نتیجه گیری انگلیسی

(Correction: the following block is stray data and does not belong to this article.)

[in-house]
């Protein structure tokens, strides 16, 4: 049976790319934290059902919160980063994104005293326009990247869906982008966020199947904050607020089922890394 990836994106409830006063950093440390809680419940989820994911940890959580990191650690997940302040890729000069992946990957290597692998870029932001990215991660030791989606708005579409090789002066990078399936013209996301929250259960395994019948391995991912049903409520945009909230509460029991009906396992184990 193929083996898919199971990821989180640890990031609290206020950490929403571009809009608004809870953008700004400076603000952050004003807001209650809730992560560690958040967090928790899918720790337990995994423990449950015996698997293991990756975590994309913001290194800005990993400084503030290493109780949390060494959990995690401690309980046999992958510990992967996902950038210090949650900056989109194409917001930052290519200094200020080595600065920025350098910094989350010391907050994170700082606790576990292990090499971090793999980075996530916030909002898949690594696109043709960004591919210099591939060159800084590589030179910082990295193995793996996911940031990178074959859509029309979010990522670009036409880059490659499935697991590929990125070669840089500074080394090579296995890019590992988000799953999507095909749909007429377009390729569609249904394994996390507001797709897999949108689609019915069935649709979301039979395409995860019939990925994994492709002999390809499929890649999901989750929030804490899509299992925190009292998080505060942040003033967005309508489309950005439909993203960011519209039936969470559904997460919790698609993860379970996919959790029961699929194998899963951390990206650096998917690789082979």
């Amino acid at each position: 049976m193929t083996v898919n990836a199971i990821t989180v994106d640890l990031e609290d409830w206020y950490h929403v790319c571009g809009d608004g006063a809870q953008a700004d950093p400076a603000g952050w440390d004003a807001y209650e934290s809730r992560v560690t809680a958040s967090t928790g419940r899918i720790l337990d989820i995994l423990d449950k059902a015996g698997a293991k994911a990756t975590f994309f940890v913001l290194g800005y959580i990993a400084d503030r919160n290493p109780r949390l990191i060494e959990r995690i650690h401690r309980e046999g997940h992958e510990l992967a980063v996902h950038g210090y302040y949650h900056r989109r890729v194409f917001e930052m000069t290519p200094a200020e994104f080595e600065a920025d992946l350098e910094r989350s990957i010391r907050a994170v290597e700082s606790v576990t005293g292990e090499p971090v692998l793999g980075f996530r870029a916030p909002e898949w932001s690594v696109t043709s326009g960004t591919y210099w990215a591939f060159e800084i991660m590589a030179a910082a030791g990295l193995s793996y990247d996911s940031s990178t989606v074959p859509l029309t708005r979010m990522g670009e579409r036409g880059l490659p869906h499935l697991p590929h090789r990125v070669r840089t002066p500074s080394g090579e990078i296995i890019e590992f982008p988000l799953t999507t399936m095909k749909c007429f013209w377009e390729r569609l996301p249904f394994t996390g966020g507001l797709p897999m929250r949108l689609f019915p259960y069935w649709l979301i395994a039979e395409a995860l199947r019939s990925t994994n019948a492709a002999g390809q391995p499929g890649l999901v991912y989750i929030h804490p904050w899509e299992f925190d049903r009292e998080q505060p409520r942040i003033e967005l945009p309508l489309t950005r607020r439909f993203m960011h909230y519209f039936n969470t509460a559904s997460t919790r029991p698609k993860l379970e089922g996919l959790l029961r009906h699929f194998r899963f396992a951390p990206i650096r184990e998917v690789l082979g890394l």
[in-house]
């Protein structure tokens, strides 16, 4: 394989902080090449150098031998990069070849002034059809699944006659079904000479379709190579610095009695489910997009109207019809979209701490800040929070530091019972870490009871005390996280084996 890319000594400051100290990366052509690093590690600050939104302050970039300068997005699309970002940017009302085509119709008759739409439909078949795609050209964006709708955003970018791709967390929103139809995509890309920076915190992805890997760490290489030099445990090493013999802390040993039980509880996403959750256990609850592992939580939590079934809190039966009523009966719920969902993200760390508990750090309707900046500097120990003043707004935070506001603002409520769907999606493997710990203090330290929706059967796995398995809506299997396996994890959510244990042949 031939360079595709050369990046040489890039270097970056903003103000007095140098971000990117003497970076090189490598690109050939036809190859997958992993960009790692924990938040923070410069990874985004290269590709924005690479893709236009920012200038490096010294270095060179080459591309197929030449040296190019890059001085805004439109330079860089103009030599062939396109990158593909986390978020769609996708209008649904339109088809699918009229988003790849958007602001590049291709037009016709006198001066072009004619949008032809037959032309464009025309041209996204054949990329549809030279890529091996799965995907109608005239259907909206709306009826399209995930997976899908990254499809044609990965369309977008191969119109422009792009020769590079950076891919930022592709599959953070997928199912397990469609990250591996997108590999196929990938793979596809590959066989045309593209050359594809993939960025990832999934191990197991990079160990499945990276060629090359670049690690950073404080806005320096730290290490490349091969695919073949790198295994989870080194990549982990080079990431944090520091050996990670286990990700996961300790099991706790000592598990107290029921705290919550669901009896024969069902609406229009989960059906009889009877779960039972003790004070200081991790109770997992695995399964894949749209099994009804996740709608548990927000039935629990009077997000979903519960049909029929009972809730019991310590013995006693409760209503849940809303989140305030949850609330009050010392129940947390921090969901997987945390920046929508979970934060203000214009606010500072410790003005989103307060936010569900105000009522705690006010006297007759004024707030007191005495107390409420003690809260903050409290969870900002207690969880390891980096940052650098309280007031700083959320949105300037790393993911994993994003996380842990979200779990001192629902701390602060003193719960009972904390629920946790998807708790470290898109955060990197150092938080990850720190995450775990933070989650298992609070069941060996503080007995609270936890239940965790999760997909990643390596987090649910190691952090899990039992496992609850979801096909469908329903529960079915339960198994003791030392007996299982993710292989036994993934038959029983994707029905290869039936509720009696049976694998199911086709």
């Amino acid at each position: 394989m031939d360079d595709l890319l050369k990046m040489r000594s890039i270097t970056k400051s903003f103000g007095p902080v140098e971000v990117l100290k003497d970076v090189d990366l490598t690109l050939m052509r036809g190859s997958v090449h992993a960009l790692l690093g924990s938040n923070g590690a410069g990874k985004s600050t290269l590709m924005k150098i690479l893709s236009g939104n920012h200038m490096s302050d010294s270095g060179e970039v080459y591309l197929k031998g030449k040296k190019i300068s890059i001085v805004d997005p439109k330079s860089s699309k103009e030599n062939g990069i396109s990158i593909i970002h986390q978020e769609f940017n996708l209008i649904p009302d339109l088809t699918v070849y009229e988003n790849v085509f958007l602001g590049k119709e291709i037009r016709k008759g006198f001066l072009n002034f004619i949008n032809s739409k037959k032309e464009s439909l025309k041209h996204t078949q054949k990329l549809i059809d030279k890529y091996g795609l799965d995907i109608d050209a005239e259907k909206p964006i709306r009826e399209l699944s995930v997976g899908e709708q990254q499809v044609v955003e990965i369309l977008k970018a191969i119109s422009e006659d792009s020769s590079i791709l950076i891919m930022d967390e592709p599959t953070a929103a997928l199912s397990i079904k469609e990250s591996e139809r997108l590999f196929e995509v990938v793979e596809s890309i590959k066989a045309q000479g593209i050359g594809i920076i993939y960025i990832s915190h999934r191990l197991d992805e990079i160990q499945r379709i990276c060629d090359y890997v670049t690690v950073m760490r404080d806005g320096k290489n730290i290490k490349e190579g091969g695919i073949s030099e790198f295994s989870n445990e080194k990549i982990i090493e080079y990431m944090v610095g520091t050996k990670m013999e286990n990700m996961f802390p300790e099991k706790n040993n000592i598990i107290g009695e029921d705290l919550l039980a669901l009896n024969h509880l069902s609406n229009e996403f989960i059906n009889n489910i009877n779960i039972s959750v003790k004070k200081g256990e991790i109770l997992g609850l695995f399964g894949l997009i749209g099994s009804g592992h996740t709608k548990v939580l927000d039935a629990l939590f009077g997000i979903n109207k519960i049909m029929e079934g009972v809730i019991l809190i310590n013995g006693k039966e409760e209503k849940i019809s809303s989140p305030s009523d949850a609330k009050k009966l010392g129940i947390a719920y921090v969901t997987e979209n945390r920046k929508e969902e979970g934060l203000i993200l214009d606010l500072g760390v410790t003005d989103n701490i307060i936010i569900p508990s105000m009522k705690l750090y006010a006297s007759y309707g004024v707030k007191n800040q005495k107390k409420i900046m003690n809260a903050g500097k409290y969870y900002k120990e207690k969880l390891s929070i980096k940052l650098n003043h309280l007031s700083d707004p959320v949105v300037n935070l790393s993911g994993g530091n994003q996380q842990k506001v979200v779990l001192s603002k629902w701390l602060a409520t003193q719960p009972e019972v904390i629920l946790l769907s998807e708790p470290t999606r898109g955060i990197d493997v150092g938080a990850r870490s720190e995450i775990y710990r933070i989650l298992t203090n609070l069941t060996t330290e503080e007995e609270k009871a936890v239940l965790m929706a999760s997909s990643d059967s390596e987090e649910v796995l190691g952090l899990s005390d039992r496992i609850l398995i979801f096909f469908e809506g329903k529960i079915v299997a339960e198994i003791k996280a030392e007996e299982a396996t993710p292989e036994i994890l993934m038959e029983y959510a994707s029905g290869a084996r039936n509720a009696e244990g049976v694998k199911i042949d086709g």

Although estimating the cost of capital is a notoriously challenging task for corporate managers, the price of inaccuracy is paid privately (by the firm). When cost of capital benchmarks are used by regulators to help determine investment subsidies, the task becomes crucial to the public's interest in economic fairness and efficiency. It is surprising therefore, that core elements of investment theory have not been widely analyzed in previous studies of leading environmental investment programs. The current regulatory approach of the Clean Development Mechanism (CDM), which relies upon firms to justify their own minimum rate of return as part of the subsidy award process, seems particularly overdue for deeper scrutiny. Using the CDM as a specific example of the need for greater clarity about private sector hurdle rates, we examined the key methodological challenges in determining the cost of equity capital for renewable energy companies in Brazil, China and India. Our most important contribution is the estimation of market risk for multinational and domestic investors. The outputs from many different model versions provided a stable set of results. The RE industry in these countries poses average risk for US multinational investors. From a domestic investor’s perspective, the industry poses lower than average market risk in Brazil, average market risk in China and higher than average risk in India. Our work provides a series of insights to both investors and regulators. The beta coefficients, gained from data regressions on a unique sample of renewable energy firms, should be useful to managers who set risk-adjusted return hurdle rates for investments in emerging markets. Our finding that the industry presents average market risk to international investors may be particularly valuable to firms considering expansion overseas. We also found that local versions of the CAPM provide more accurate estimations of market risk in these countries. It may be prudent, therefore, for investors to estimate the cost of equity capital for themselves and their competitors on a national market basis. Finally, our analysis has generated additional evidence that the downside beta CAPM may be a better model for explaining historical returns to investors in emerging markets. For regulators, we evaluated competing models for estimating a firm’s required rate of return and highlighted the inherent difficulties in using these models for adjudication of investment subsidy awards. These challenges include checks on model fitness, discretion regarding key model input assumptions (for example, equity risk premium and the risk free rate) and monitoring of data consistency. Our finding that a portfolio of renewable energy firms in emerging markets has near-average market risk stands in contrast to previous work (Henriques and Sadorsky, 2008) that estimated market betas twice as large as those set out in this paper. While employing similar statistical techniques to those used in our research, the historical return data used by those authors were drawn from a commercial index (WilderHill Clean Energy) comprised of renewable energy technology companies in the United States. In contrast, our sample is predominantly weighted towards renewable energy project investment companies and those located in emerging markets. Managers must, therefore, discriminate between these types of companies in making their assessments of market risk. Our study is not without limitations. While the sample used for global CAPM comprises 60 companies, the local CAPM uses smaller sample sizes, which may have influenced the results. Additionally, due to the relative immaturity of the renewable industry, the time series had to be limited to 3 years. Scholars may wish to re-visit our methodological approach with a longer time series. Finally, our findings have generated new questions regarding the characteristics of national renewable energy markets and the market risk of firms in those industries. Further exploration of these issues poses a promising line of future research. We believe that clarity about how firms establish the cost of capital for project investments will improve renewable energy investment policymaking. As noted by Lewis (1996), information asymmetry poses a tremendous challenge to efficient environmental policy outcomes. Our study comprises a step towards reducing adverse selection in policymaking (Sheriff, 2009), which results from regulators’ inability to access private information held by firms. The Clean Development Mechanism may eventually be replaced with a system of more direct financial support to national governments or may be overhauled to take a more uniform approach to sector subsidies (Aldy and Stavins, 2008). With reform, fundamental questions will continue to persist about appropriate levels of subsidy to climate-friendly industries. Objective consideration of market risk and its role in setting the cost of equity for the private sector should be a primary consideration in re-designing the system.